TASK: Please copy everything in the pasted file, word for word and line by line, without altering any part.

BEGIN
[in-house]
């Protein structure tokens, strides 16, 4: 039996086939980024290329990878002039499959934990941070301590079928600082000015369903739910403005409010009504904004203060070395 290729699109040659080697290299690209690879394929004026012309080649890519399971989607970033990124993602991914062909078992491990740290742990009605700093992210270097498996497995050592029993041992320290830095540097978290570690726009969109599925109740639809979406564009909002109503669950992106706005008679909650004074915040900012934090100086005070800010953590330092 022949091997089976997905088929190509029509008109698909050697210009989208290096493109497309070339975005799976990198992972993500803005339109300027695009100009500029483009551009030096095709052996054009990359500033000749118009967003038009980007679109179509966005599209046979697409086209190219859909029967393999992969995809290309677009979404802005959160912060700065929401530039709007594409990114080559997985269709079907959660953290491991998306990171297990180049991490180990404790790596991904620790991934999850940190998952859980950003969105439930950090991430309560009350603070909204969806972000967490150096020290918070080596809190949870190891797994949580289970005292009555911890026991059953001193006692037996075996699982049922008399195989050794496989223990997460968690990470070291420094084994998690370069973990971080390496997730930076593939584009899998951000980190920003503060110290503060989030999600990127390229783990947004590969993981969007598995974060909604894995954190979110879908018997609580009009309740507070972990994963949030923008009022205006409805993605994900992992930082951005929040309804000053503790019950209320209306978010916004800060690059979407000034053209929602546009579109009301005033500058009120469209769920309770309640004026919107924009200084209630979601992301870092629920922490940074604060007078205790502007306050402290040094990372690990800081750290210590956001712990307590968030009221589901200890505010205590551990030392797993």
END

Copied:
[in-house]
């Protein structure tokens, strides 16, 4: 039996086939980024290329990878002039499959934990941070301590079928600082000015369903739910403005409010009504904004203060070395 290729699109040659080697290299690209690879394929004026012309080649890519399971989607970033990124993602991914062909078992491990740290742990009605700093992210270097498996497995050592029993041992320290830095540097978290570690726009969109599925109740639809979406564009909002109503669950992106706005008679909650004074915040900012934090100086005070800010953590330092 022949091997089976997905088929190509029509008109698909050697210009989208290096493109497309070339975005799976990198992972993500803005339109300027695009100009500029483009551009030096095709052996054009990359500033000749118009967003038009980007679109179509966005599209046979697409086209190219859909029967393999992969995809290309677009979404802005959160912060700065929401530039709007594409990114080559997985269709079907959660953290491991998306990171297990180049991490180990404790790596991904620790991934999850940190998952859980950003969105439930950090991430309560009350603070909204969806972000967490150096020290918070080596809190949870190891797994949580289970005292009555911890026991059953001193006692037996075996699982049922008399195989050794496989223990997460968690990470070291420094084994998690370069973990971080390496997730930076593939584009899998951000980190920003503060110290503060989030999600990127390229783990947004590969993981969007598995974060909604894995954190979110879908018997609580009009309740507070972990994963949030923008009022205006409805993605994900992992930082951005929040309804000053503790019950209320209306978010916004800060690059979407000034053209929602546009579109009301005033500058009120469209769920309770309640004026919107924009200084209630979601992301870092629920922490940074604060007078205790502007306050402290040094990372690990800081750290210590956001712990307590968030009221589901200890505010205590551990030392797993």